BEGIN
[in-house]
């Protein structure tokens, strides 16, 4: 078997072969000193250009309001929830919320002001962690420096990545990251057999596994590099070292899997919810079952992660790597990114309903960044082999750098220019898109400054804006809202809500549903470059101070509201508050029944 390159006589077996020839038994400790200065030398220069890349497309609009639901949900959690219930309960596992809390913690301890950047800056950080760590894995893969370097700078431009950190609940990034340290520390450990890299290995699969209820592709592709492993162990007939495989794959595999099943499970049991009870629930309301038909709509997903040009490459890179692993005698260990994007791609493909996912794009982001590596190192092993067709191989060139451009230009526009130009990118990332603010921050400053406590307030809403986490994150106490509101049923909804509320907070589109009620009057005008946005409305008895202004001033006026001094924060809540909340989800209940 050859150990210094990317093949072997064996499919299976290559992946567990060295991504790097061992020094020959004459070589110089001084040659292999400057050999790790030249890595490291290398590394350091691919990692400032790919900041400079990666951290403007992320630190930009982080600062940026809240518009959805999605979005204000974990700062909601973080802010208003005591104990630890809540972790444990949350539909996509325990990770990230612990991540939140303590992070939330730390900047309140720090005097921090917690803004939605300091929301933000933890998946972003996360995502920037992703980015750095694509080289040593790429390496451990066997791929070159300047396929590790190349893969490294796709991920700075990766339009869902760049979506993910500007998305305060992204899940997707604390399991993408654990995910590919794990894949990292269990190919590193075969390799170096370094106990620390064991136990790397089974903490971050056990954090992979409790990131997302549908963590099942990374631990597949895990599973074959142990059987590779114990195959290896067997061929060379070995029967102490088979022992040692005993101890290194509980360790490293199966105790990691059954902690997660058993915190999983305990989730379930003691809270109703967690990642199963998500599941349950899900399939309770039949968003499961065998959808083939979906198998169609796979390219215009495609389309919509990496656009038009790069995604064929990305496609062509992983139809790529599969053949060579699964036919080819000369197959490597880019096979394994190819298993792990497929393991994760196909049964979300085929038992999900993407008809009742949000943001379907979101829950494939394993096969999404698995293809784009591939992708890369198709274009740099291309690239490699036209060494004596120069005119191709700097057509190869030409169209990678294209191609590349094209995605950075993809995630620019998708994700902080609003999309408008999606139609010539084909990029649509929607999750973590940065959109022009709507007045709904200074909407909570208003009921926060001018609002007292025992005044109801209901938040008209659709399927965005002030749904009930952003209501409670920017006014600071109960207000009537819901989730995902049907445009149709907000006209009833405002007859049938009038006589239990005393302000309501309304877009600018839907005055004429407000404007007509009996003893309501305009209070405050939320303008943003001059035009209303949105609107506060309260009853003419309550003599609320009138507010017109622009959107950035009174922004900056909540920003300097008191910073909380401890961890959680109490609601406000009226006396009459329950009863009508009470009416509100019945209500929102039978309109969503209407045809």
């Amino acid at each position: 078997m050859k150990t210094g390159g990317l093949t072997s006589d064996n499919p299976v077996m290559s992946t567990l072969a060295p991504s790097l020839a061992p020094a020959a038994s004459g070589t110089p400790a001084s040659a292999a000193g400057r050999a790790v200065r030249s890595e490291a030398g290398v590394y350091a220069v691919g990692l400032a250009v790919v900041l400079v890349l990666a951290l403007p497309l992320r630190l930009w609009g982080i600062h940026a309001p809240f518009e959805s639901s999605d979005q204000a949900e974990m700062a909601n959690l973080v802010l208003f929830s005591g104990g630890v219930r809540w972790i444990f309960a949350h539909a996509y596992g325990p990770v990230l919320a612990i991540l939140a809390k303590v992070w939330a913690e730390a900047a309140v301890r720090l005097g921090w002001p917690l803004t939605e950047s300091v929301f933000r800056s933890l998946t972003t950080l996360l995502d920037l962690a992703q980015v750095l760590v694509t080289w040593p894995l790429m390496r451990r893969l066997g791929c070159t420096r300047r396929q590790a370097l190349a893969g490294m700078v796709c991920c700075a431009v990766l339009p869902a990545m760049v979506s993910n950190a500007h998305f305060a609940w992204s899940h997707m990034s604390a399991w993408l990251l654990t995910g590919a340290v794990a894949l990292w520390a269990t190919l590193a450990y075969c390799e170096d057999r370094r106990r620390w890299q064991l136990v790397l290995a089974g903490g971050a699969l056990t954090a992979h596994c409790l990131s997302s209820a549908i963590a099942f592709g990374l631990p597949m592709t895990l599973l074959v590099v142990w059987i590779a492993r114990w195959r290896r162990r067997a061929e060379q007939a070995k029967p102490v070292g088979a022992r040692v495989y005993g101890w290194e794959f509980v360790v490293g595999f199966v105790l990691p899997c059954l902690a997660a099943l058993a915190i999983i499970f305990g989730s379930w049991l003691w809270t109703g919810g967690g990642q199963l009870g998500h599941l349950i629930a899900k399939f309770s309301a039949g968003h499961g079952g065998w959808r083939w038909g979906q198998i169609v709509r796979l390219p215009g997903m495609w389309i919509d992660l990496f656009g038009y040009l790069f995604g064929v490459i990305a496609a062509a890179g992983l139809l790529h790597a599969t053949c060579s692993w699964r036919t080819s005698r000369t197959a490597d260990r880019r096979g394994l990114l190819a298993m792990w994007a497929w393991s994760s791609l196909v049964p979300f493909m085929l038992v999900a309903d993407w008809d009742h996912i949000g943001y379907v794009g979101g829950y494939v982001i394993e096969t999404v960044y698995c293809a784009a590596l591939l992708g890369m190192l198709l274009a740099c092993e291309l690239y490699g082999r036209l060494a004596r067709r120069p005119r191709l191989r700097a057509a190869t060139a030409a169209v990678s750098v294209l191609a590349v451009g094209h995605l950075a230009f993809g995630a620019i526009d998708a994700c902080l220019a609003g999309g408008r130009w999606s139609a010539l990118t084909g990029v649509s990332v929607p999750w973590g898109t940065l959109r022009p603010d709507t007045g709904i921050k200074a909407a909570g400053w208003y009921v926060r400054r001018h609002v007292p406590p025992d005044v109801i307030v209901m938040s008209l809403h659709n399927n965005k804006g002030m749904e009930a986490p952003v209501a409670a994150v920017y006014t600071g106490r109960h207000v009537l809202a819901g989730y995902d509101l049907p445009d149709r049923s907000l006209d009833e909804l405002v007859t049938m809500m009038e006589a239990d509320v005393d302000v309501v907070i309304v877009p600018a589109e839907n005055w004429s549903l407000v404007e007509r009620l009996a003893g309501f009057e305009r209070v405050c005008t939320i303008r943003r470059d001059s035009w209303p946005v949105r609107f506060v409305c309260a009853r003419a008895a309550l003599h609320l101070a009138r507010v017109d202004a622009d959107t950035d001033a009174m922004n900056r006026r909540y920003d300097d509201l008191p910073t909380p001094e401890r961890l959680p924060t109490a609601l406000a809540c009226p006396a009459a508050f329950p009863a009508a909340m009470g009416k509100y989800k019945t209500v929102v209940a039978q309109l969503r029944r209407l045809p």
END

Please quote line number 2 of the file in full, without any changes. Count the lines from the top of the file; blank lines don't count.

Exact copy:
């Protein structure tokens, strides 16, 4: 078997072969000193250009309001929830919320002001962690420096990545990251057999596994590099070292899997919810079952992660790597990114309903960044082999750098220019898109400054804006809202809500549903470059101070509201508050029944 390159006589077996020839038994400790200065030398220069890349497309609009639901949900959690219930309960596992809390913690301890950047800056950080760590894995893969370097700078431009950190609940990034340290520390450990890299290995699969209820592709592709492993162990007939495989794959595999099943499970049991009870629930309301038909709509997903040009490459890179692993005698260990994007791609493909996912794009982001590596190192092993067709191989060139451009230009526009130009990118990332603010921050400053406590307030809403986490994150106490509101049923909804509320907070589109009620009057005008946005409305008895202004001033006026001094924060809540909340989800209940 050859150990210094990317093949072997064996499919299976290559992946567990060295991504790097061992020094020959004459070589110089001084040659292999400057050999790790030249890595490291290398590394350091691919990692400032790919900041400079990666951290403007992320630190930009982080600062940026809240518009959805999605979005204000974990700062909601973080802010208003005591104990630890809540972790444990949350539909996509325990990770990230612990991540939140303590992070939330730390900047309140720090005097921090917690803004939605300091929301933000933890998946972003996360995502920037992703980015750095694509080289040593790429390496451990066997791929070159300047396929590790190349893969490294796709991920700075990766339009869902760049979506993910500007998305305060992204899940997707604390399991993408654990995910590919794990894949990292269990190919590193075969390799170096370094106990620390064991136990790397089974903490971050056990954090992979409790990131997302549908963590099942990374631990597949895990599973074959142990059987590779114990195959290896067997061929060379070995029967102490088979022992040692005993101890290194509980360790490293199966105790990691059954902690997660058993915190999983305990989730379930003691809270109703967690990642199963998500599941349950899900399939309770039949968003499961065998959808083939979906198998169609796979390219215009495609389309919509990496656009038009790069995604064929990305496609062509992983139809790529599969053949060579699964036919080819000369197959490597880019096979394994190819298993792990497929393991994760196909049964979300085929038992999900993407008809009742949000943001379907979101829950494939394993096969999404698995293809784009591939992708890369198709274009740099291309690239490699036209060494004596120069005119191709700097057509190869030409169209990678294209191609590349094209995605950075993809995630620019998708994700902080609003999309408008999606139609010539084909990029649509929607999750973590940065959109022009709507007045709904200074909407909570208003009921926060001018609002007292025992005044109801209901938040008209659709399927965005002030749904009930952003209501409670920017006014600071109960207000009537819901989730995902049907445009149709907000006209009833405002007859049938009038006589239990005393302000309501309304877009600018839907005055004429407000404007007509009996003893309501305009209070405050939320303008943003001059035009209303949105609107506060309260009853003419309550003599609320009138507010017109622009959107950035009174922004900056909540920003300097008191910073909380401890961890959680109490609601406000009226006396009459329950009863009508009470009416509100019945209500929102039978309109969503209407045809």